Both examiners and the directors of the BBFC are hired on a permanent basis. Examiners are required to watch 5 hours 20 mins of media, to a maximum of 35 hours a week. Turnover is low and vacancies, when available, appear on their London job vacancies website.[5]

Current certificates

The BBFC currently issues the following certificates. The category logos were introduced in December 2002, replacing the previous ones that had been in place since 1982.

Symbol Name Definition/Notes
U Universal All ages admitted, there is nothing unsuitable for children over 4.
PG Parental Guidance All ages admitted, but certain scenes may be unsuitable for children under 8.
12A 12A Cinema only. Introduced in 2002.

Films under this category are considered to be unsuitable for very young people. Those aged under 12 years are only admitted if accompanied by an adult, aged at least 18 years, at all times during the motion picture. However, it is generally not recommended that children under 12 years should watch the film. Films under this category can contain mature themes, discrimination, soft drugs, commonly used milder swear words, and moderate violence/sex references.

12 12 Home media only since 2002. 12A-rated films are usually given a 12 certificate for the VHS/DVD version unless extra material has been added that requires a higher rating.

Nobody younger than 12 can rent or buy a 12-rated VHS, DVD, Blu-ray Disc, UMD or game. Films in this category may include infrequent drugs, infrequent use of strong language, brief nudity, discreet sexual activity, and moderate violence.

15 15 Only those over 15 years are admitted.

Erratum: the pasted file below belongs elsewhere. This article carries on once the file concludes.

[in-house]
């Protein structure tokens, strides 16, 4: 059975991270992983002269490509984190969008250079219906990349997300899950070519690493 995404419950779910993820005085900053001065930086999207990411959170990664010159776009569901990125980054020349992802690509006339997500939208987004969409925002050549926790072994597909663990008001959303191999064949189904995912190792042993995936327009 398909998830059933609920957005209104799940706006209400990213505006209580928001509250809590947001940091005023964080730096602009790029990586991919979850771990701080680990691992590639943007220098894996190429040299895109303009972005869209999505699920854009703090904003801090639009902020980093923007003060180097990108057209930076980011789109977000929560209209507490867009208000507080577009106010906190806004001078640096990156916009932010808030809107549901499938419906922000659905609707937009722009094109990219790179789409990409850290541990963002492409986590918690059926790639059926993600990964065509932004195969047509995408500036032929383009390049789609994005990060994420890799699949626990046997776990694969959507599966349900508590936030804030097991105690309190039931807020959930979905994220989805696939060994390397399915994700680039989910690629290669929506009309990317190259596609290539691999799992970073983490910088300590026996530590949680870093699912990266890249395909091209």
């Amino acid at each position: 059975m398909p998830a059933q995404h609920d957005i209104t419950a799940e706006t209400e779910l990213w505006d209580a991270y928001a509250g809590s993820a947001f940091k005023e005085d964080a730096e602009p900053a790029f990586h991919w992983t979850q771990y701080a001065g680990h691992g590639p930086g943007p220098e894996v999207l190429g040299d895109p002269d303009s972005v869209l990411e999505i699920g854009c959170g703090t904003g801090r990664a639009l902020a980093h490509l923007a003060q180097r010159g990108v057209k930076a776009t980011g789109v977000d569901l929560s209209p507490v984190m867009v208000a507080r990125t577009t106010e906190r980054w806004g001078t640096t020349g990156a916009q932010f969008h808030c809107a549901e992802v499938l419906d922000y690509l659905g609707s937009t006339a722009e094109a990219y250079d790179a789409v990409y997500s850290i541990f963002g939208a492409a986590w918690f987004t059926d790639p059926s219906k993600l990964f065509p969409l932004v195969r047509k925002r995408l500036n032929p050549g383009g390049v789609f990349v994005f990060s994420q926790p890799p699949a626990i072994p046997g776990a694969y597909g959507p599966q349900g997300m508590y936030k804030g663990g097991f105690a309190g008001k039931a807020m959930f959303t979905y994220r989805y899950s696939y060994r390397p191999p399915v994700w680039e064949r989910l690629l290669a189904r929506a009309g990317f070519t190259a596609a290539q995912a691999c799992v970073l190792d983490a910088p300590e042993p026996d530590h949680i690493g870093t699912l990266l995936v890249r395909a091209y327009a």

Nobody younger than 15 can rent or buy a 15-rated VHS, DVD, Blu-ray Disc, UMD or game, or watch a film in the cinema with this rating. Films under this category can contain adult themes, hard drugs, strong language, moderate-strong violence/sex references, and mild non-detailed sex activity.

18 18 Only adults are admitted.

Nobody younger than 18 can rent or buy an 18-rated VHS, DVD, Blu-ray Disc, UMD or game, or watch a film in the cinema with this rating. Films under this category do not have limitation on the bad language that is used. Hard drugs are generally allowed, and strong violence/sex references along with strong sexual activity is also allowed. Scenes of strong real sex may be permitted if justified by the context.

R18 Restricted 18

Can only be shown at licensed cinemas or sold at licensed retailers or sex shops, and only to adults, those aged 18 or over. Films under this category have material the BBFC does not allow for its "18" rating, thus the violence and sex activity will be stronger in R18-rated VHSs, DVDs and films than those rated "18," however, there is still a range of material that is often cut from the R18 rating. More cuts are demanded in this category than any other category.[6]